Horvath also parroted 4thwavenow’s messaging on ROGD, calling it a “mass craze” and saying trans identities are “the new eating disorder” or “the new goth.”
Julia Beck, another panelist at the Heritage event, was removed from Baltimore’s LGBTQ Commission in 2018 after other members became aware of her anti-trans animus. Two other panelists, Kara Dansky and Jennifer Chavez, are board members of the TERF organization Women’s Liberation Front (WoLF), which has teamed up with extreme anti-LGBTQ group Alliance Defending Freedom (ADF) in an ongoing court case that seeks to dismantle a trans-inclusive policy at a Pennsylvania high school.
The Heritage Foundation’s panel is just one example of the growing alliance between TERFs and conservative groups. Along with TERF group WoLF siding with ADF on its anti-trans court case in Pennsylvania, TERF groups in Massachusetts joined with the anti-LGBTQ Keep MA Safe campaign to support its anti-trans referendum to overturn to state’s comprehensive nondiscrimination protections, which ultimately and resoundingly failed in the voting booths. And TERF groups in Canada joined conservatives in testifying against that country’s trans-inclusive nondiscrimination law. TERFs often identify with the left, and even though some identify as queer, they have made it clear that they are willing to take part in conservatives’ “divide and conquer” strategy to attempt to fracture the LGBTQ movement and erode trans equality.
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Clarkson was co-counsel on an ADF case up until he was nominated for attorney general
Alaska laws protect less than half of the state’s LGBTQ population from discrimination based on sexual orientation and gender identity in “private employment, housing, and public accommodations,” and Gov. Mike Dunleavy’s recent appointment of Attorney General Kevin Clarkson puts LGBTQ Alaskans at even greater risk. Clarkson has a long history of advocating against LGBTQ rights and nondiscrimination policies in Alaska, and he has spent more than two decades working alongside extreme anti-LGBTQ group Alliance Defending Freedom (ADF).
Dunleavy appointed Clarkson as the state’s new attorney general on December 5. Clarkson was previously a senior attorney for the law firm Brena, Bell & Clarkson, and he worked directly alongside ADF in a case representing a women’s homeless shelter in Anchorage, AK, that is suing to be exempt from the city’s LGBTQ-inclusive nondiscrimination policy after it refused to house a homeless transgender woman. Clarkson withdrew from the case on December 6 after being appointed the state’s attorney general.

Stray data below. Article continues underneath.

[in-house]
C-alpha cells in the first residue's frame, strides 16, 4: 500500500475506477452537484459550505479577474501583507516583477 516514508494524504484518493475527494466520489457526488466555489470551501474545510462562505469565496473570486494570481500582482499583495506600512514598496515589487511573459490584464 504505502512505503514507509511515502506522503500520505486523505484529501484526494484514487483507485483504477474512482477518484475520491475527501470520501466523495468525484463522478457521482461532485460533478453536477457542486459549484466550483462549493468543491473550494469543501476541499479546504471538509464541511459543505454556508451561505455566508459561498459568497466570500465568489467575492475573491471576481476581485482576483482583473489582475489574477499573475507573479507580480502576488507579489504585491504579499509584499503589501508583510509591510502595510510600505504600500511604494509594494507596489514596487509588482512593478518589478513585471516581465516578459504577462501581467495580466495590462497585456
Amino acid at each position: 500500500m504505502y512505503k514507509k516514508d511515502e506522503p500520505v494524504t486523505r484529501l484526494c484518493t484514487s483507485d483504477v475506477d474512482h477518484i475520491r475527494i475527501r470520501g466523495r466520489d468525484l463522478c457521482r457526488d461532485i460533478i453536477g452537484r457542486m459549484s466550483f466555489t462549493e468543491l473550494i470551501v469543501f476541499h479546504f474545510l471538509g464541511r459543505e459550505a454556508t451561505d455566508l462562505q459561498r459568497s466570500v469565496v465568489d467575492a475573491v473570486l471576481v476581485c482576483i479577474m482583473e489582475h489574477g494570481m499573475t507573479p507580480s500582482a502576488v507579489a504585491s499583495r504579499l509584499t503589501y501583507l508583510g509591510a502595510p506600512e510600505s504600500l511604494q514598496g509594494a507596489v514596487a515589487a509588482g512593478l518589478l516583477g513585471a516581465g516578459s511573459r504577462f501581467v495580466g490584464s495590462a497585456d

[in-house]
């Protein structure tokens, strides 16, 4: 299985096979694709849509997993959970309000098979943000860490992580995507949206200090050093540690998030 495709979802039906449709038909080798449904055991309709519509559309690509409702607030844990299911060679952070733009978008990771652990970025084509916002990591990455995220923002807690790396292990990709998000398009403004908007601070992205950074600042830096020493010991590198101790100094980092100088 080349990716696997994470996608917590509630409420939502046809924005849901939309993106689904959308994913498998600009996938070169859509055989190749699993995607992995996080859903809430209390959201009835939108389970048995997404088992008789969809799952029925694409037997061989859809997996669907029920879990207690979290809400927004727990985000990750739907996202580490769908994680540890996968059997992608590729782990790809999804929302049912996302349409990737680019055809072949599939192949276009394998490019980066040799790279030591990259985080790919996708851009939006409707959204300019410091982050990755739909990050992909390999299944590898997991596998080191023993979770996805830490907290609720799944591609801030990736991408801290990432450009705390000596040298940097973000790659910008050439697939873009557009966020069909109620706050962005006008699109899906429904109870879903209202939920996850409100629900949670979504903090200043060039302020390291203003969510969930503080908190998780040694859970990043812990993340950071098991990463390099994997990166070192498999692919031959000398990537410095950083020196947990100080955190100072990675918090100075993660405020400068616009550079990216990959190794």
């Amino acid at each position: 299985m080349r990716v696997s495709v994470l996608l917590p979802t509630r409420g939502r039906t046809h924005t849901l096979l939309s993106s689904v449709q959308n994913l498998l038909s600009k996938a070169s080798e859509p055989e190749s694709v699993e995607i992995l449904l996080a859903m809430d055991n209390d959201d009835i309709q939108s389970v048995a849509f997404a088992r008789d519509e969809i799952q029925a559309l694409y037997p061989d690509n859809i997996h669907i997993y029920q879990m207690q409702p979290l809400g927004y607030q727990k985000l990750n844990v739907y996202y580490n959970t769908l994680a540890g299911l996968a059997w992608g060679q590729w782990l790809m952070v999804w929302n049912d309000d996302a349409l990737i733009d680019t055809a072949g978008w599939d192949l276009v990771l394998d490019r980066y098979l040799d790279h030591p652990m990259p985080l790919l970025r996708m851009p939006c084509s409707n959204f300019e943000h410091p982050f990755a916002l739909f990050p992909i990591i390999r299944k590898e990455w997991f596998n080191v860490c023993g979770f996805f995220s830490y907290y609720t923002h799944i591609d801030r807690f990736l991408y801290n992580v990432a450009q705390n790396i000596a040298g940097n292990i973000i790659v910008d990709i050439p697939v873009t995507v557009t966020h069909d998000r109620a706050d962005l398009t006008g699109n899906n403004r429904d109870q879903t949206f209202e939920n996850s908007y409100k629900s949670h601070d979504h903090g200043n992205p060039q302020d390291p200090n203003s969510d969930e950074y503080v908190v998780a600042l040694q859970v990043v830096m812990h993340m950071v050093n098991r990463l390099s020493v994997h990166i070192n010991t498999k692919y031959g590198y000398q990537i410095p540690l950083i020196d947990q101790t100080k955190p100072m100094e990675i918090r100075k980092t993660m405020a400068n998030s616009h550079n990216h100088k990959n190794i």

ADF is one of the largest and most powerful anti-LGBTQ groups in the nation and has played a role in over 50 Supreme Court decisions, including on cases regarding abortion, religion, tuition tax credits, and LGBTQ issues. The legal powerhouse has taken dozens of extreme anti-LGBTQ positions, such as supporting Russia’s so-called “gay propaganda” law, defending the discredited and dangerous practice of conversion therapy, advocating against adoption and foster care by LGBTQ people, and supporting policies that ban trans people from using facilities that align with their gender identity.
ADF has identified Clarkson as an allied attorney, and his history with the extreme anti-LGBTQ organization spans more than 20 years. ADF has alumni and allies in influential government positions across the country, including in other state attorneys general offices. It is crucial for reporters to include this context when discussing the Anchorage shelter case, or reporting on any other LGBTQ-related matters Clarkson might be involved in as attorney general.
ADF is representing the Hope Center, also known as the Downtown Soup Kitchen, in its ongoing case, The Downtown Soup Kitchen d/b/a Downtown Hope Center v. Municipality of Anchorage. ADF sued the city of Anchorage in August “to stop it from applying a gender identity law to the Hope Center shelter, which denied entry to a transgender woman” in 2018. The city’s trans-inclusive policy was put to a vote in April, but Anchorage voters upheld the protections and “soundly rejected” the ballot measure that sought to repeal them.
Clarkson served as the Hope Center's local counsel, alongside ADF, from the start of the case in early 2018 until he withdrew on December 6, the day after he was appointed attorney general. The Hope Center’s case was heard by the U.S. District Court on January 11, and ADF is also pushing several other license-to-discriminate cases through the courts.